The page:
GOVERNMENT POLICY NEWS
May 3, 2018
Minister intensifies crackdown on illicit practices in Leuser reserve
JAKARTA (foresthints.news) - While the majority of the Rawa Singkil Wildlife Reserve, the largest peat forest landscape in the Leuser Ecosystem located in the southern part of Aceh, remains relatively intact, this is under increasingly serious threat from encroachment and illegal logging.
These destructive illegal practices clearly represent part of an organized crime movement involving various actors, some of whom have now been declared suspects and are under ongoing investigation in this matter.
In light of this, increased scrutiny of local officials implicated in the illegal operations in the wildlife reserve should be one of the priorities as part of enhanced efforts to protect the wildlife reserve.
These were among the key points touched on by Indonesian Environment and Forestry Minister Siti Nurbaya in a presentation on efforts to raise the level of protection for the wildlife reserve, delivered in her office at the ministry building (May 2).
The minister’s presentation was attended by three of the ministry’s top officials; Secretary General Bambang Hendroyono, Director General of Law Enforcement Rasio “Roy” Ridho Sani, and Director General of Forestry Planology and Environmental Planning Sigit Hardwinarto.
“I have written to the Governor of Aceh requesting him to enhance the supervision of local officials who are implicated in encroachment and illegal logging in parts of the wildlife reserve,” the minister explained.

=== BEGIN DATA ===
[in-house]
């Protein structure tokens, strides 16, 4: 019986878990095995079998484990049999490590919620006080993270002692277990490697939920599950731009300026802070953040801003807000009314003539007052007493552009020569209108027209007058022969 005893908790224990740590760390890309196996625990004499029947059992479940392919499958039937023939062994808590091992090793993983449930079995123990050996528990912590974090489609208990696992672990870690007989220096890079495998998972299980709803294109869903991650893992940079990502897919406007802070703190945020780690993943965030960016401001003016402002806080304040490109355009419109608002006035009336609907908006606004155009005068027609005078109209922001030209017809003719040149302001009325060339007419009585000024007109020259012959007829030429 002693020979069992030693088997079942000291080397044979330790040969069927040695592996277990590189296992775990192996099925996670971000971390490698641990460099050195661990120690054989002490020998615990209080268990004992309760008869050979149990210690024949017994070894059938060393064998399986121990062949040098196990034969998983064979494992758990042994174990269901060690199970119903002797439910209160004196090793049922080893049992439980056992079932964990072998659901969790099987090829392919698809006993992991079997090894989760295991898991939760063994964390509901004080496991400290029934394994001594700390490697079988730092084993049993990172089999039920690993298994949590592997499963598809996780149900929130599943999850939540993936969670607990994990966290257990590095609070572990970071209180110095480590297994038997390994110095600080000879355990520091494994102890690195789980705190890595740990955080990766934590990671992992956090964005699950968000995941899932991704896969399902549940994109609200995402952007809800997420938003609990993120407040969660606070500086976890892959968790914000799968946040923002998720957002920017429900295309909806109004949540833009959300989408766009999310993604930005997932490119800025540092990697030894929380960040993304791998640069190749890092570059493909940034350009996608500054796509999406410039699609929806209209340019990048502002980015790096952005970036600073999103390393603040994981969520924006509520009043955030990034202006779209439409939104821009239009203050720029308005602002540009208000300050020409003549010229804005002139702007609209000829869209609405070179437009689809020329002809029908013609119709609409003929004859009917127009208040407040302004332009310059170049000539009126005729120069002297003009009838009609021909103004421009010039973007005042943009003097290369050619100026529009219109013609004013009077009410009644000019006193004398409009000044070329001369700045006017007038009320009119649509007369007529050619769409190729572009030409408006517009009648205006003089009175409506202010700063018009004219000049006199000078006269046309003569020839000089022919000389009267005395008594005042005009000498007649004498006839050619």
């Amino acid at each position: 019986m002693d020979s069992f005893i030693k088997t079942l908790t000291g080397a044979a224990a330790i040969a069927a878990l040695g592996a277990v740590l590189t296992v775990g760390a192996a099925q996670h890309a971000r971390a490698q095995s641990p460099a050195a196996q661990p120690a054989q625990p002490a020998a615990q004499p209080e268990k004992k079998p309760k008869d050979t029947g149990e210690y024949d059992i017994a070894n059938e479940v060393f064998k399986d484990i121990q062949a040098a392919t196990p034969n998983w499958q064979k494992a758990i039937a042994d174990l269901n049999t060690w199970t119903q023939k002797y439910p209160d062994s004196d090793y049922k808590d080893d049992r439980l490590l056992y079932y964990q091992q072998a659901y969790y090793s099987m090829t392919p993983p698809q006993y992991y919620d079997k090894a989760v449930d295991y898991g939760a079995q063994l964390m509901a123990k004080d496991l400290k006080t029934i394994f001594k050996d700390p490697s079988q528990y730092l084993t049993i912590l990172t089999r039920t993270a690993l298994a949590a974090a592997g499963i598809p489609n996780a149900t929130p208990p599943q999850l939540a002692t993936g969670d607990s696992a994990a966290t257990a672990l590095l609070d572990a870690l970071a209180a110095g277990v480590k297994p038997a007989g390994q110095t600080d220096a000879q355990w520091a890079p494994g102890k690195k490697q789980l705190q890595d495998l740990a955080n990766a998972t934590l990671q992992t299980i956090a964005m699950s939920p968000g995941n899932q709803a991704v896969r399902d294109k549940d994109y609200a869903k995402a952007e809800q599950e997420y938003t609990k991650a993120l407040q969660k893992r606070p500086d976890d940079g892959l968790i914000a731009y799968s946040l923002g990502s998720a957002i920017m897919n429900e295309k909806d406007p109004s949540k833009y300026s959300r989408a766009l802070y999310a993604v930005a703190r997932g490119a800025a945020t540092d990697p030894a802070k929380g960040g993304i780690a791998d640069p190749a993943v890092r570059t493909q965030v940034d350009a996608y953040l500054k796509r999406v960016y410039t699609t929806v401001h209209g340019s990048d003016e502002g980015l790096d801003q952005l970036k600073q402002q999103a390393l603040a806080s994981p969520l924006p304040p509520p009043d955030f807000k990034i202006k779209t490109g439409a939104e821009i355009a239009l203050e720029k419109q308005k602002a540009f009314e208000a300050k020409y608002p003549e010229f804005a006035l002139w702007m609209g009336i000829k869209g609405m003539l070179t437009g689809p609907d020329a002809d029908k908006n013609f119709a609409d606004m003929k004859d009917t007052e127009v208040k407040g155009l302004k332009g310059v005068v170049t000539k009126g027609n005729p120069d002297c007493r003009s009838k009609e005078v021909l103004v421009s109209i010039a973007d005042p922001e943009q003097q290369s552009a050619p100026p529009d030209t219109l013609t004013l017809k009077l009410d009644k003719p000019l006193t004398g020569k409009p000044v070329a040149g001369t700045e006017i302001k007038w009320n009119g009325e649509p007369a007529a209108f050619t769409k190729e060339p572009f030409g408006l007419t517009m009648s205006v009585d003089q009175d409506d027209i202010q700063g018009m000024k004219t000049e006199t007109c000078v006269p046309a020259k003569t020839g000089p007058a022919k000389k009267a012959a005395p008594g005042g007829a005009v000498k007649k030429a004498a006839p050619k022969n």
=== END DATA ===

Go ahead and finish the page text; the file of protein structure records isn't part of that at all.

A ground-check carried out by a ministry team uncovered evidence of recently-performed illicit activities in the wildlife reserve (97°40'32.809"E - 2°44'59.809"N). In addition to encroachment and illegal logging, there was also evidence of canal construction, as seen in the following photos:
This is not the first time the ministry has cracked down on criminal elements in the Rawa Singkil Wildlife Reserve. In early November 2016, foresthints.news reported on a law enforcement action undertaken by the ministry in which illegal loggers were caught red-handed and ultimately ended up in jail.
The minister had a serious warning for perpetrators of illegal activities in the wildlife reserve. “Law enforcement procedures aimed at protecting the wildlife reserve are underway and now being intensified.”
Relatively intact forest still dominant
Using satellite data, Minister Nurbaya demonstrated that most of the wildlife reserve (delineated in black) is still dominated by relatively intact forest, as is apparent in the following USGS Landsat 8 images.
This is backed up by recent evidence on the ground also demonstrating that major parts of the wildlife reserve are still composed of relatively intact peat forests.
This predominance of relatively intact peat forests in the wildlife reserve, as evidenced by accurate time-series satellite data, is depicted in the following photos:
However, the minister cautioned that the wildlife reserve faces real and growing threats to its pristineness and, as such, there is no other choice but to step up protective efforts, especially through more rigorous monitoring and law enforcement measures.
“It is clearly evident from year to year that this wildlife reserve is being eaten away bit by bit, in particular by organized crime,” she lamented.
The minister pointed out that the wildlife reserve, a peat forest complex greater in area than Singapore, is one of the last remaining homes for the Sumatran orangutan and tiger. She added that it is a peat ecosystem whose legal preservation is absolute.
“This wildlife reserve represents an intergenerational legacy which we need to defend using legal means. Our mandate is clear,” Minister Nurbaya emphasized.